Rethinking Justice for a Postcolonial Canada
About the Book
From the bestselling author of Bad Medicine and its sequel Bad Judgment comes a wide-ranging, magisterial summation of the years-long intellectual and personal journey of an Alberta jurist who went against the grain and actually learned about Canada’s indigenous people in order to become a public servant.
”Probably my greatest claim to fame is that I changed my mind,” writes John Reilly in this broadly cogent interrogation of the Canadian justice system. Building on his previous two books, Reilly acquaints the reader with the ironies and futilities of an approach to justice so adversarial and dysfunctional that it often increases crime rather than reducing it. He examines the radically different indigenous approach to wrongdoing, which is restorative rather than retributive, founded on the premise that people are basically good and wrongdoing is the aberration, not that humans are essentially evil and have to be deterred by horrendous punishments. He marshalls extensive evidence, including an historic 19th-century US case that was ultimately decided according to Sioux tribal custom, not US federal law.
And then he just comes out and says it: “My proposition is that the dominant Canadian society should scrap its criminal justice system and replace it with the gentler, and more effective, process used by the indigenous people.”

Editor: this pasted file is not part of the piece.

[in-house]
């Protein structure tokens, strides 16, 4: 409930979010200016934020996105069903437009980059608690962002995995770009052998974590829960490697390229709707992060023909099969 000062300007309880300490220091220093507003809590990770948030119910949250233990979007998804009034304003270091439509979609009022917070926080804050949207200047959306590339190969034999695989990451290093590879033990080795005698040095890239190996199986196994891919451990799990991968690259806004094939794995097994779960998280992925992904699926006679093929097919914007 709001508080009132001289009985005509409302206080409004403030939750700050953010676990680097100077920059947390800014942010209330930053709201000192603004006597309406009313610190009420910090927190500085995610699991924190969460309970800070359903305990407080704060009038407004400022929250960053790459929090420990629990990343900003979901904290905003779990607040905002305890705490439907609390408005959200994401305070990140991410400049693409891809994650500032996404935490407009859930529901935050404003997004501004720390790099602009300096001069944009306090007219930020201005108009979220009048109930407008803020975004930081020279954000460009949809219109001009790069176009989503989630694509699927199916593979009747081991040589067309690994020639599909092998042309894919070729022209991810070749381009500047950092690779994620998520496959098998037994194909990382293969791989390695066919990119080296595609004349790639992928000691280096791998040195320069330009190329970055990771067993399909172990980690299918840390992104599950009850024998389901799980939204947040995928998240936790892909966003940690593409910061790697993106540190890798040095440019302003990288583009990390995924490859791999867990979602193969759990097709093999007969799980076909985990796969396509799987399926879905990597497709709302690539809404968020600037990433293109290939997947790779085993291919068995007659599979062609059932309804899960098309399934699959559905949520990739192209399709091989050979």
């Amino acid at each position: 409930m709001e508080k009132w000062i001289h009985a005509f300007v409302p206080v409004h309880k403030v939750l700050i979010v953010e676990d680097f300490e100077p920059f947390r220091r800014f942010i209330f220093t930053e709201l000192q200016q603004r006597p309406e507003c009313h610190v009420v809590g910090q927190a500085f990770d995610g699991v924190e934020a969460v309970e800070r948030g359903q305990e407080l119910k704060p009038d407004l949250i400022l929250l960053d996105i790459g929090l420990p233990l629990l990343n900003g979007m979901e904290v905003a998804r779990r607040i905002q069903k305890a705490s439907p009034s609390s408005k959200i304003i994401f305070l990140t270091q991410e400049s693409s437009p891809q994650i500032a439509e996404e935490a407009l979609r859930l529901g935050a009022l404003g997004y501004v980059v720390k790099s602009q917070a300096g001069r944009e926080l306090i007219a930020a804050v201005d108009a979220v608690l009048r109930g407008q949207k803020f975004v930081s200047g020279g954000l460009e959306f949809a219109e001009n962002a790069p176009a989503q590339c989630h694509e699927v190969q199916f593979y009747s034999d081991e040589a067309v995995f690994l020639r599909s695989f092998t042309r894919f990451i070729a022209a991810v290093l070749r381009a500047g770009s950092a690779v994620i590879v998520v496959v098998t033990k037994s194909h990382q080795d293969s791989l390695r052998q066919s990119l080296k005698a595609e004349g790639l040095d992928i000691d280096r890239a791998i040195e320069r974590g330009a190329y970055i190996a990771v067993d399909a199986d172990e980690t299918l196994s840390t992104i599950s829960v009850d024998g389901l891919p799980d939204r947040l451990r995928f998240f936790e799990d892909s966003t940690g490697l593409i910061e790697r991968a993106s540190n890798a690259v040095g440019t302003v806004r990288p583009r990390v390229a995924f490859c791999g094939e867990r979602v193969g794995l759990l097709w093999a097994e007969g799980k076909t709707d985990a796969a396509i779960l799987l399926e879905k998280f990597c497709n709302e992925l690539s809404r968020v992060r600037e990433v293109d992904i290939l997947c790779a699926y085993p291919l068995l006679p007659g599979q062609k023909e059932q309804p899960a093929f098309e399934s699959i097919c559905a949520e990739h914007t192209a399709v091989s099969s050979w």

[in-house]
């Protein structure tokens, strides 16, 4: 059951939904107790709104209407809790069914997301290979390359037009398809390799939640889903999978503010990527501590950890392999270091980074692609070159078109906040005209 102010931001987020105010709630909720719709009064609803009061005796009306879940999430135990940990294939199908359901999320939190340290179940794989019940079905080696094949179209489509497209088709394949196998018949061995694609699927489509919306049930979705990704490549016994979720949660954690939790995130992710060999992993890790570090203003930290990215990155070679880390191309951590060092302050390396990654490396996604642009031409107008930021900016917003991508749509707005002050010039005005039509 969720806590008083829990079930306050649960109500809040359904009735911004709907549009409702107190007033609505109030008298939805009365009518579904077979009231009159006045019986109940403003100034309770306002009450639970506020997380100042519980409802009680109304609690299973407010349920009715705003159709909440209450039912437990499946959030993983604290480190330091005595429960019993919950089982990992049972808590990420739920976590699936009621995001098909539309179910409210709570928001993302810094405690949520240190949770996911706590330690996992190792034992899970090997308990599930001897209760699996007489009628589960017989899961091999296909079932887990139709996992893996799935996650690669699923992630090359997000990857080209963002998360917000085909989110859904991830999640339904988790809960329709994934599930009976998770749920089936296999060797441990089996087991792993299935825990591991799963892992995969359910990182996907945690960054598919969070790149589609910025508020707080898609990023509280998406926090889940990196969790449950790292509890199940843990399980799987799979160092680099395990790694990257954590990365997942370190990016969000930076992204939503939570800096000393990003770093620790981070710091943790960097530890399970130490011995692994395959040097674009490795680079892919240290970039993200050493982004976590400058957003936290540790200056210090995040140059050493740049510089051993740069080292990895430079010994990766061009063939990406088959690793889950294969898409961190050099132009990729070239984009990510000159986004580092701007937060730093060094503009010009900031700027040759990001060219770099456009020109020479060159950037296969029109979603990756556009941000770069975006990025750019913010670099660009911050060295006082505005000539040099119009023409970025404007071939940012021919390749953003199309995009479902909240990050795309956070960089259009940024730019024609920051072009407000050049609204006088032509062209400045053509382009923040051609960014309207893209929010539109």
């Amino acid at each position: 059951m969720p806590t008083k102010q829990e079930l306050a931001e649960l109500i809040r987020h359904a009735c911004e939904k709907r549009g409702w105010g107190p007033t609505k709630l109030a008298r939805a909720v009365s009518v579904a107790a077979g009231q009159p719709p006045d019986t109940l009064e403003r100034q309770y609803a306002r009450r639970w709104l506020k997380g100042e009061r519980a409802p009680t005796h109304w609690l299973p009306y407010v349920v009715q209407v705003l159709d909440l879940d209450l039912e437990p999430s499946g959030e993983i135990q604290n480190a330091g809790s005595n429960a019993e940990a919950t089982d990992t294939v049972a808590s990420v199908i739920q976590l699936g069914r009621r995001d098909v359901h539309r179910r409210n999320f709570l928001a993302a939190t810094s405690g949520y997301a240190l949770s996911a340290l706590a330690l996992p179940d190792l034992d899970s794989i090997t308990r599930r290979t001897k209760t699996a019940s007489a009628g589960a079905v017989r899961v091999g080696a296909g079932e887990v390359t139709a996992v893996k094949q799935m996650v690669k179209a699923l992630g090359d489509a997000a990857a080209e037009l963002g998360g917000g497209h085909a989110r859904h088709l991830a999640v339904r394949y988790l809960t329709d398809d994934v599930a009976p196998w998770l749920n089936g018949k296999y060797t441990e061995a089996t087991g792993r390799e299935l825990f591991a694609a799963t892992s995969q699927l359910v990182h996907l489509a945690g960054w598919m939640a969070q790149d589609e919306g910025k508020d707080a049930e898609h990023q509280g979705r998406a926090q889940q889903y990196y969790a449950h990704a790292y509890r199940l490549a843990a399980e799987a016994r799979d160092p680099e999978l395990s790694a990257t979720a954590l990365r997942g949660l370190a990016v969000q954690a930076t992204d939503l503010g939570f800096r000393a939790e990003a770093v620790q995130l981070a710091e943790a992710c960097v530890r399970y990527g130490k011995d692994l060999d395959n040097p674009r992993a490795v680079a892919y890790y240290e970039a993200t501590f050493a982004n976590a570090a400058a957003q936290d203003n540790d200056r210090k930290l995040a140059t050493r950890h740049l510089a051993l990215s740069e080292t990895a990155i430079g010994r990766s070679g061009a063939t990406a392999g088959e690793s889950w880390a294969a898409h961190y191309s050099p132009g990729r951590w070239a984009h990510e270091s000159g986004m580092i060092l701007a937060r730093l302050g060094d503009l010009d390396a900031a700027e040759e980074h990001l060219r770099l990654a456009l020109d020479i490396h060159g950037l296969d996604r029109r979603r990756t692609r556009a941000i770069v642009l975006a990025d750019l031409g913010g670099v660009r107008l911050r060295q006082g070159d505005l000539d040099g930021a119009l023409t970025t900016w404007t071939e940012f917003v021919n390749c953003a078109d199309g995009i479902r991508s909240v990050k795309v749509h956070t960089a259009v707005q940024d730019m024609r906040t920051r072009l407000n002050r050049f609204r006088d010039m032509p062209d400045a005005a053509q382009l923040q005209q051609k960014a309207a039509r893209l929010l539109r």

Punishment; deterrence; due process; the socially corrosive influence of anger, hatred and revenge; sexual offences; the expensive futility of “wars on drugs”; the radical power of forgiveness—all of that and more gets examined here. And not in a bloodlessly abstract, theoretical way, but with all the colour and anecdotal savour that could only come from an author who spent years watching it all so intently from the bench.
“This wide-ranging summation of the personal and intellectual journey of an Alberta jurist who went against the grain and learned about Indigenous Peoples to become a public servant discusses topics such as punishment, deterrence, due process, the futility of “wars on drugs,” and the radical power of forgiveness.” – Prairie Books Now